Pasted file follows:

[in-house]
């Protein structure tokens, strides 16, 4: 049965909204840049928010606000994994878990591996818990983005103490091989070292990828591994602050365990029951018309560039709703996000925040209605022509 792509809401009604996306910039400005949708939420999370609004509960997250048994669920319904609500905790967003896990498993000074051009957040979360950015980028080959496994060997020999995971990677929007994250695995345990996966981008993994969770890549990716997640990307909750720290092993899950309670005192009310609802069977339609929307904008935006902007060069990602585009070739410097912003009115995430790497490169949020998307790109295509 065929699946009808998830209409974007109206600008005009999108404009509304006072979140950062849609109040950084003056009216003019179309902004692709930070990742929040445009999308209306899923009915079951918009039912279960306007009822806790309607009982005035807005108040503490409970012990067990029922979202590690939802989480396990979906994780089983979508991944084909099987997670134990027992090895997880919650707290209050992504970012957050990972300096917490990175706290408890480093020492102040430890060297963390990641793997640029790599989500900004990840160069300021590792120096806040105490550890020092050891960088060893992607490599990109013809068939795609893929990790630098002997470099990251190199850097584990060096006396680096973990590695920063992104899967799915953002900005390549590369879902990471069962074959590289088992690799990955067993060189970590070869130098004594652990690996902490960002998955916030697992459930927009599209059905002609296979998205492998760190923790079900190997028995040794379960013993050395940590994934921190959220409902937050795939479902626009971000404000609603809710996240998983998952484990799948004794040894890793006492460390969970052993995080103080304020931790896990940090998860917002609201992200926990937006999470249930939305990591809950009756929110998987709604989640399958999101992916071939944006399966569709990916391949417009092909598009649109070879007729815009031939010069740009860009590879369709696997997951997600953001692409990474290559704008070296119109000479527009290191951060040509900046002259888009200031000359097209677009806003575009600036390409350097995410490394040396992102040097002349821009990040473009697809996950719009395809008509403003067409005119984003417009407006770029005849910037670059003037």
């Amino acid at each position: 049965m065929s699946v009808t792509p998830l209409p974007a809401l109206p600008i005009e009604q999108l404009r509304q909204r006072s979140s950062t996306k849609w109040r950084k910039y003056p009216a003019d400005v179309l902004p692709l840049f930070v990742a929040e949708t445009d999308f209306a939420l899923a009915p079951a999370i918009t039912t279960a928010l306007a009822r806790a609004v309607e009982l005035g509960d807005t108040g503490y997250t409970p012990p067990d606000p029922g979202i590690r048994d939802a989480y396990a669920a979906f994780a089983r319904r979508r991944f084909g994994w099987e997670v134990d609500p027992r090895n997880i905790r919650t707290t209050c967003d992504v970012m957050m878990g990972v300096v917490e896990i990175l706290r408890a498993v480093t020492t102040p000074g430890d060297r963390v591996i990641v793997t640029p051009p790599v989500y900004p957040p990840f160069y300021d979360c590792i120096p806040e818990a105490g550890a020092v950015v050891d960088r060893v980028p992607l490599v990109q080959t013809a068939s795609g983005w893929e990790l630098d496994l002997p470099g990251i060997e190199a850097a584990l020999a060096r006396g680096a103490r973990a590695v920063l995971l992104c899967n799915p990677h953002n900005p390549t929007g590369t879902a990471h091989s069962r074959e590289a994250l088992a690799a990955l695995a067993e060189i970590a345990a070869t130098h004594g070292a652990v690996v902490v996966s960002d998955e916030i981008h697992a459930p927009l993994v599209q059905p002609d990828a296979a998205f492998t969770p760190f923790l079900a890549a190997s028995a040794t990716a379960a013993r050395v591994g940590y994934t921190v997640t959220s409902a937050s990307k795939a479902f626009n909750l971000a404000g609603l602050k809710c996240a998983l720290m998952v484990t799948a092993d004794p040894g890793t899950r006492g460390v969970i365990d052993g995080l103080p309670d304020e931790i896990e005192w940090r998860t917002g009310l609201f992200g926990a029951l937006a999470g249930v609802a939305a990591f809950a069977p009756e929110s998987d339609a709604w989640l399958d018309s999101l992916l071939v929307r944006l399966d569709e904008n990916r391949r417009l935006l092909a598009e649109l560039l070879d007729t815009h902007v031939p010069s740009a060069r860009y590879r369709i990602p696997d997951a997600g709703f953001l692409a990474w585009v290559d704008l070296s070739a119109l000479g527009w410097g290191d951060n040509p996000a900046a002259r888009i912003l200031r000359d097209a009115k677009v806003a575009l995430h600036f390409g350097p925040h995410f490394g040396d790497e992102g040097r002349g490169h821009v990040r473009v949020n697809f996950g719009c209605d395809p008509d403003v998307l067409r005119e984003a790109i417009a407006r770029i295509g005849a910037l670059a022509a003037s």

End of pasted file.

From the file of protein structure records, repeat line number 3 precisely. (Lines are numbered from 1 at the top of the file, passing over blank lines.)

């Amino acid at each position: 049965m065929s699946v009808t792509p998830l209409p974007a809401l109206p600008i005009e009604q999108l404009r509304q909204r006072s979140s950062t996306k849609w109040r950084k910039y003056p009216a003019d400005v179309l902004p692709l840049f930070v990742a929040e949708t445009d999308f209306a939420l899923a009915p079951a999370i918009t039912t279960a928010l306007a009822r806790a609004v309607e009982l005035g509960d807005t108040g503490y997250t409970p012990p067990d606000p029922g979202i590690r048994d939802a989480y396990a669920a979906f994780a089983r319904r979508r991944f084909g994994w099987e997670v134990d609500p027992r090895n997880i905790r919650t707290t209050c967003d992504v970012m957050m878990g990972v300096v917490e896990i990175l706290r408890a498993v480093t020492t102040p000074g430890d060297r963390v591996i990641v793997t640029p051009p790599v989500y900004p957040p990840f160069y300021d979360c590792i120096p806040e818990a105490g550890a020092v950015v050891d960088r060893v980028p992607l490599v990109q080959t013809a068939s795609g983005w893929e990790l630098d496994l002997p470099g990251i060997e190199a850097a584990l020999a060096r006396g680096a103490r973990a590695v920063l995971l992104c899967n799915p990677h953002n900005p390549t929007g590369t879902a990471h091989s069962r074959e590289a994250l088992a690799a990955l695995a067993e060189i970590a345990a070869t130098h004594g070292a652990v690996v902490v996966s960002d998955e916030i981008h697992a459930p927009l993994v599209q059905p002609d990828a296979a998205f492998t969770p760190f923790l079900a890549a190997s028995a040794t990716a379960a013993r050395v591994g940590y994934t921190v997640t959220s409902a937050s990307k795939a479902f626009n909750l971000a404000g609603l602050k809710c996240a998983l720290m998952v484990t799948a092993d004794p040894g890793t899950r006492g460390v969970i365990d052993g995080l103080p309670d304020e931790i896990e005192w940090r998860t917002g009310l609201f992200g926990a029951l937006a999470g249930v609802a939305a990591f809950a069977p009756e929110s998987d339609a709604w989640l399958d018309s999101l992916l071939v929307r944006l399966d569709e904008n990916r391949r417009l935006l092909a598009e649109l560039l070879d007729t815009h902007v031939p010069s740009a060069r860009y590879r369709i990602p696997d997951a997600g709703f953001l692409a990474w585009v290559d704008l070296s070739a119109l000479g527009w410097g290191d951060n040509p996000a900046a002259r888009i912003l200031r000359d097209a009115k677009v806003a575009l995430h600036f390409g350097p925040h995410f490394g040396d790497e992102g040097r002349g490169h821009v990040r473009v949020n697809f996950g719009c209605d395809p008509d403003v998307l067409r005119e984003a790109i417009a407006r770029i295509g005849a910037l670059a022509a003037s």